MOCAK Opens in Krakow

The director of the newly opened Museum of Contemporary Art tells us what impact it will have on the art scene in Poland

Porębski: Mieczyslaw Porebski's Library

Krakow's brand new Museum of Contemporary Art opens its doors today for the first time following last night's inaugeral ceremony, which included a presentation by the President of Poland. Hundreds of guests flocked to the opening of the first show entitled 'History In Art' where works by 44 Polish and international contemporary artists including Omer Fast, Tadeusz Cantor and Miroslaw Balka are presented in multiple rooms across the vast gallery space. 

The museum is situated in the run-down post-industrial district of Zabłocie and lies within the complex of Oskar Schindler's factory. One third of the 10,000sqm complex belongs to the original construction of the Schindler factory that has been recently renovated for the museum, whilst the remaining site is now home to MOCAK's purpose-built structures designed by Italian architect Claudio Nardi. Dazed traveled to Krakow to speak with MOCAK's director Maria Anna Potocka about the challenges and responsibilities of opening the new Museum.

Dazed Digital: Using the site of the factory was obviously a very important decision to make and one that must have taken a lot of thought, was it intrinsic to your vision of what the gallery was going to be?
Maria Anna Potocka: Since the beginning I was for using Schindler's factory. It's kind of a challenge to be in such a context. Of course you can treat it symbolically - that all of us, all the time, live with the tension of something over you. So, we have over us the myth of Schindler. We are not going to handle this myth automatically or directly - though we do have one work that is connected with Schindler himself. Of course, we can speak about the more cynical aspect of the situation - that Schindler's factory is a kind of advertising for the place. We have many people who really want to touch this kind of memory - the place where 'it' happened. So many different reasons, but you never avoid the context.

DD: The gallery buildings are white-walled and very modern in their aesthetic, was there ever discussion of leaving stronger traces of the previous architecture?
Maria Anna Potocka: The construction of the old factory was in such bad condition so it was impossible to keep it and admit the public, but we have two 'witnesses' of the factory that are open so you can see what's left of Schindler. In the roof of the patio and before the main entrance we have a 'wall witness', which is an open wall of the gallery that is left untouched behind glass.

DD: How do you see MOCAK as an institution compared with other major institutions in other cultural destination tourist cities?
Maria Anna Potocka: It is one of our intentions to be a partner of these major international institutions, and in a sense it is our obligation to be. I hope we will collect enough strong arguments and enough potency to be a partner. They are already established institutions with big reputations but we have to build from the beginning, and I hope that we are able.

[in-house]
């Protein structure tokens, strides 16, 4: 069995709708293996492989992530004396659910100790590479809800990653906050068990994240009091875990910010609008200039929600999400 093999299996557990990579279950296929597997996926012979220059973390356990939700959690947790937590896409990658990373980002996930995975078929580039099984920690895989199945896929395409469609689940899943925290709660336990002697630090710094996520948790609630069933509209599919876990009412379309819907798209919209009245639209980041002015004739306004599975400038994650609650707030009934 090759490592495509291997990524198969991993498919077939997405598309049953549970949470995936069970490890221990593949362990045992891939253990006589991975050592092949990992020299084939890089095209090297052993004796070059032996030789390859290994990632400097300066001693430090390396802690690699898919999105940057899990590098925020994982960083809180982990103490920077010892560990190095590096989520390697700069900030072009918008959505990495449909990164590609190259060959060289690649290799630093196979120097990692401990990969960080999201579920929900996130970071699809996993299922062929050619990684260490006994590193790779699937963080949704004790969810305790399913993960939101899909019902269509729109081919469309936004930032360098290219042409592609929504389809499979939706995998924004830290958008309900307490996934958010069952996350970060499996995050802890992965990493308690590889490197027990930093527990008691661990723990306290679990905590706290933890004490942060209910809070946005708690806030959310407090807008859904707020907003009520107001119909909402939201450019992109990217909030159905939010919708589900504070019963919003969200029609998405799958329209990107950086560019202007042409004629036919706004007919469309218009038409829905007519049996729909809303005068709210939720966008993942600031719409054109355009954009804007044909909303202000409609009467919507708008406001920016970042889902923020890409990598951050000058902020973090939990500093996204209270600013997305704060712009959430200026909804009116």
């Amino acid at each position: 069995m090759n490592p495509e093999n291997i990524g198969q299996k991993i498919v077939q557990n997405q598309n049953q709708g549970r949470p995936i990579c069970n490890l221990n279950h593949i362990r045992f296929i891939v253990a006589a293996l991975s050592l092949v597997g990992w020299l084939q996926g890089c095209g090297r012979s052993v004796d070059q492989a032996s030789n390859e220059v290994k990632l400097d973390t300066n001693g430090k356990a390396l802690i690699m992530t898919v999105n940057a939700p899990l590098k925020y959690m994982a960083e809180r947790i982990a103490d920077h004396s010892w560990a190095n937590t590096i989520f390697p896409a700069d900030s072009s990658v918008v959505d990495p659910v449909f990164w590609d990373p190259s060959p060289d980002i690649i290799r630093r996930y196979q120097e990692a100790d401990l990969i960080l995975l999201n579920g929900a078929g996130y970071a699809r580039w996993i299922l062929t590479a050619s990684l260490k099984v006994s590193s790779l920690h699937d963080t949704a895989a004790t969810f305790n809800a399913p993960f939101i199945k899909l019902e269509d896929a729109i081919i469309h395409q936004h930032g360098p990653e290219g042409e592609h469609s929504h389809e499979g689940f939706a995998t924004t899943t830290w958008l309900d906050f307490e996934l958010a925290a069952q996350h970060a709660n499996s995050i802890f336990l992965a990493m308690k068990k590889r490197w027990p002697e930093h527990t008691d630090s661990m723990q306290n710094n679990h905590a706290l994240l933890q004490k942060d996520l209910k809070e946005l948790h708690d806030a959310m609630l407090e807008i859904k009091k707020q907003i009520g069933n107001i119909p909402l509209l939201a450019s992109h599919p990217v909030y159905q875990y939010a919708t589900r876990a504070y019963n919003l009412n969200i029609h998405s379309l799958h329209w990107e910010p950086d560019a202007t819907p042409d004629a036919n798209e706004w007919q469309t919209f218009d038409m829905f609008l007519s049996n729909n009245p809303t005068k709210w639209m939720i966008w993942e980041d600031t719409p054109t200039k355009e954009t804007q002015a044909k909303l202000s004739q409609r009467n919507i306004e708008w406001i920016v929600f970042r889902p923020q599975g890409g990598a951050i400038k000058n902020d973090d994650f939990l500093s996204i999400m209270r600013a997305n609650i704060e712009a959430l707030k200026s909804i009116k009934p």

DD: What was the selection process for the works in the show?
Maria Anna Potocka: It was not an easy selection, because with the title of the exhibition I decided to handle the context and to show that we are aware of the situation and that the history is a part of our interest and consideration. I found out early on that many artists deal with history because it's so strong an aspect of our existence and it contains some pain, some fascination and some inspiration for change. History has very strong potential for artists. The main factor was that I wanted to find the widest range of interpretation. So we have some very general comments on time and the mechanism of history and many works devoted to historical fact.

DD: Does MOCAK deal with politics or mainly present at a distance rather than taking an angle, or do you have an attitude you want to convey?
Maria Anna Potocka: I don't know. It's very much an artistic statement; you cannot consider it as a declaration. It's not a political gesture, it's a creative gesture.

DD: What will the MOCAK collection that you're currently buying and amassing communicate about this point in history - the time of purchase?
Maria Anna Potocka: A message I would like to have in the collection is one of diversity, diversity of problems and diversity of media in contemporary art. So in a sense this is the widest message you can imagine because it doesn’t create any particular problem - but this is also my intention in this museum - I don’t want to use art as an illustration of curator's problems or subjects, which happens pretty often. I was a curator for 30 years, so I know how much art is limited in the project of a common problem when it is used to represent of something external, it is simply narrowed. I try to show each artist as a separate island. Of course this still creates some problems, but these are not problems posed in advance.

DD: What's the relationship between MOCAK and Photomonth?
Maria Anna Potocka: Photomonth is an important festival and I'm a big fan and friend of the activity but the Museum is something else; they appear and disappear, we exist all year.

More Arts+Culture